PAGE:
news: IBM to distribute GNU/Linux with its server software

news: IBM to distribute GNU/Linux with its server software

Post by bob » Sun, 31 Dec 1899 09:00:00



http://cbs.marketwatch.com/archive/19990525/news/current/ibm_linux.ht...

"                 IBM shares gained 3/4 to 224 1/2 a day ahead of
                 the pay date for its 2-for-1 stock split and after
                 wire services reported a deal is set to be
                 announced Tuesday in which Big Blue will partner
                 with Pacific HiTech to bundle the Linux free
                 operating system with IBM's (IBM: news, msgs)
                 best-selling database software for computer
                 servers. Pacific HiTech is one of many upstart
                 companies selling juiced-up versions of the free
                 Linux software code.

                 In another step pushing Linux ever closer to
                 becoming a mainstream operating system, the deal
                 is seen as turning up the heat on Microsoft, whose
                 Windows competes with Linux to provide the basic operating
                 systems to large computers. See full story."

"Linux gets push with IBM alliance

                  Last Update: 3:50 AM ET May 25, 1999
                  NewsWatch

NEW YORK (AP) -- Veering ever farther into the mainstream, the Linux
operating system will now be bundled with IBM's best-selling database
software for computer servers.

The deal with Pacific HiTech, one of many upstart companies selling
juiced-up versions of the free Linux software code, was to be announced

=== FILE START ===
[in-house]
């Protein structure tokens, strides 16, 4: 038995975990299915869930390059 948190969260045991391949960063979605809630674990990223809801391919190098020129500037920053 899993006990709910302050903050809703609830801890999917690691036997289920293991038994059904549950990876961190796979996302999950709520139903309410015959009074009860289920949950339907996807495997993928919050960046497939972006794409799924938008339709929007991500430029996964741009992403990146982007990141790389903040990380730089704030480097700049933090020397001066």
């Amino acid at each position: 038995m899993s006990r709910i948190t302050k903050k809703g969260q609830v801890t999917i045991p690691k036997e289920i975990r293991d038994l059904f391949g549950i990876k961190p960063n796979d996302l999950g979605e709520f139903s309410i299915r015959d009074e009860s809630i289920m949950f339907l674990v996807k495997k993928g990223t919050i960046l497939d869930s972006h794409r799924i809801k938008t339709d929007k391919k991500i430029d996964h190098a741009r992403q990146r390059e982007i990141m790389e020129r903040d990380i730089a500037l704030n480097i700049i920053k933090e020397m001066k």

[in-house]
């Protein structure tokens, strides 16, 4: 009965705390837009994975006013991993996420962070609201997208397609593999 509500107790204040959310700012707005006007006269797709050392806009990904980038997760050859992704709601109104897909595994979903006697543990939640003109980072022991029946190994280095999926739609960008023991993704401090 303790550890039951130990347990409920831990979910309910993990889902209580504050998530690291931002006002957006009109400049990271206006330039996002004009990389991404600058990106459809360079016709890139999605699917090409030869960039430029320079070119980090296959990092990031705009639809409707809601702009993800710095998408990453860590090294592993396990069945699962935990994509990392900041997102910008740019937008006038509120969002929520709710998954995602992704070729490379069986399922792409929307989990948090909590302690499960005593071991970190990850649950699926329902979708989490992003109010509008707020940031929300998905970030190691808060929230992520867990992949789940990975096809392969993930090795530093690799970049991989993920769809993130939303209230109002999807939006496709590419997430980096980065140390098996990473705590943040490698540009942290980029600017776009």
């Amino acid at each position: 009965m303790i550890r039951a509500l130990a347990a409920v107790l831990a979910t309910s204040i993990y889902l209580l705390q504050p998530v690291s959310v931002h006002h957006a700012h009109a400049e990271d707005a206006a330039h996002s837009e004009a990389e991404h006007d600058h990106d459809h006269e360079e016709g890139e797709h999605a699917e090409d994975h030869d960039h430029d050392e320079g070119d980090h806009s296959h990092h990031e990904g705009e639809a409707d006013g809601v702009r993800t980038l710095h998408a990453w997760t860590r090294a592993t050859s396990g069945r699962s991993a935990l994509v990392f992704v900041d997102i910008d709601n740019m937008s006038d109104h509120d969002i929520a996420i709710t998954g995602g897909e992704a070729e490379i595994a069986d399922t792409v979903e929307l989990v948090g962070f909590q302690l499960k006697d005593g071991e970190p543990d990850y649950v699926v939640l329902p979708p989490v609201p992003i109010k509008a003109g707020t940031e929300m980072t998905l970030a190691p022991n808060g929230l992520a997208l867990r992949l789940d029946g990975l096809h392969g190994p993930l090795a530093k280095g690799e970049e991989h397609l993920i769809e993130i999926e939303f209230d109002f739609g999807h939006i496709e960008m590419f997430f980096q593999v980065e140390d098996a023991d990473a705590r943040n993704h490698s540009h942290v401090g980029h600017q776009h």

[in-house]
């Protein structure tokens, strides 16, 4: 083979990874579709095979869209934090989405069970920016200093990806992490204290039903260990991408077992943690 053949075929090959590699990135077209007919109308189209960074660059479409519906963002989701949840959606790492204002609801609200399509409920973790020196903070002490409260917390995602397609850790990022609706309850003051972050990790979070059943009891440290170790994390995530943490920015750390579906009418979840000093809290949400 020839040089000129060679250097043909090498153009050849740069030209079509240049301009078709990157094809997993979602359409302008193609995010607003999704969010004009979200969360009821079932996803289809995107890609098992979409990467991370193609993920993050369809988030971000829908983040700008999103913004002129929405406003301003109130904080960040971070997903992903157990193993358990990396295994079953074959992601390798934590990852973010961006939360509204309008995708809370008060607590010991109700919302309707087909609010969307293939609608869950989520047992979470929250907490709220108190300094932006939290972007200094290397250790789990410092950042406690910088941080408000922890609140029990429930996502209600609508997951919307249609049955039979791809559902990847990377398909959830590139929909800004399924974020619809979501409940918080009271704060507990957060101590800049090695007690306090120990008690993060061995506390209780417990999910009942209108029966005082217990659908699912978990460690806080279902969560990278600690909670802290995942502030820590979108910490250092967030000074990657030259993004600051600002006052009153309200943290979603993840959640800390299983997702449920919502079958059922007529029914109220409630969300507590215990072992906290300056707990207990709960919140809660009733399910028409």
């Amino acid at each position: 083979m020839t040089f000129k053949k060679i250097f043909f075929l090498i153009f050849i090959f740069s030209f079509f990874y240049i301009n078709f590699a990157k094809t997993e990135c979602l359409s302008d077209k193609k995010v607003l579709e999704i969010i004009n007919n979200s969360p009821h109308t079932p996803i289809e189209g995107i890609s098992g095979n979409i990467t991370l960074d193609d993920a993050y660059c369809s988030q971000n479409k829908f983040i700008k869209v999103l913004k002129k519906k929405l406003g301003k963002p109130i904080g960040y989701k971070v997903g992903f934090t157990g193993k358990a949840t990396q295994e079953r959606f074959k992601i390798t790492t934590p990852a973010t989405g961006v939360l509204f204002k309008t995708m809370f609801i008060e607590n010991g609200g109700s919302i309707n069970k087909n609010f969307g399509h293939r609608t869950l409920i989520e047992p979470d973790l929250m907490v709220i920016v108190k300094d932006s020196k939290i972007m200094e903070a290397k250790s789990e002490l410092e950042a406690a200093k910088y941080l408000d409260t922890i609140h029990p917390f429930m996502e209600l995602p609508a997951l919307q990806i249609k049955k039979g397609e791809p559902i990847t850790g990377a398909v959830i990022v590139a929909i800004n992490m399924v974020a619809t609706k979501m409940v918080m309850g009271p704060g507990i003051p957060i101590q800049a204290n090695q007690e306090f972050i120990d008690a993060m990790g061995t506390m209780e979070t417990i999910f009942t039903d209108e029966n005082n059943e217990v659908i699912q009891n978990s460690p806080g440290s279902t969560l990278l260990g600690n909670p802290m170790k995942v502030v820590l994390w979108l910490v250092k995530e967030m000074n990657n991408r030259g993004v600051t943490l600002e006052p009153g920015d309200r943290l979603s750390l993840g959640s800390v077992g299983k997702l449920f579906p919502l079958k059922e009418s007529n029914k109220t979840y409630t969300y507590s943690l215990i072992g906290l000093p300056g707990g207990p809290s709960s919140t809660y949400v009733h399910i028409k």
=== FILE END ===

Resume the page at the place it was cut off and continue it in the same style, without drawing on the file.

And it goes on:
Tuesday.

                 As part of the agreement, IBM (IBM: news, msgs)
                 will provide 24-hour telephone support for
                 customers who buy its DB2 Universal Database
                 software along with Pacific HiTech's TurboLinux.

                 The companies also agreed to collaborate on
                 making future editions of IBM server software,
                 often referred to as "middleware," and TurboLinux
                 work more smoothly together.

                 For now, Linux poses only a marginal threat to the
                 Microsoft's Windows NT as the No. 1 software
                 platform for the big servers that run computer
                 networks.

                 But an affiliation with DB2, which recently eclipsed
                 Oracle8 as the top database application for those
                 machines, marks another level of legitimacy for
                 Linux, which is a fan favorite among software
                 developers, but relatively new to the business
                 world.

"It takes more than just an operating system to run a computing
environment effectively," said John B. Jones Jr., an industry analyst for
Salomon Smith Barney, noting surveys showing that data processing is a
top priority among server operators.

"In the Linux space, the No. 1 prerequisite is database software, and IBM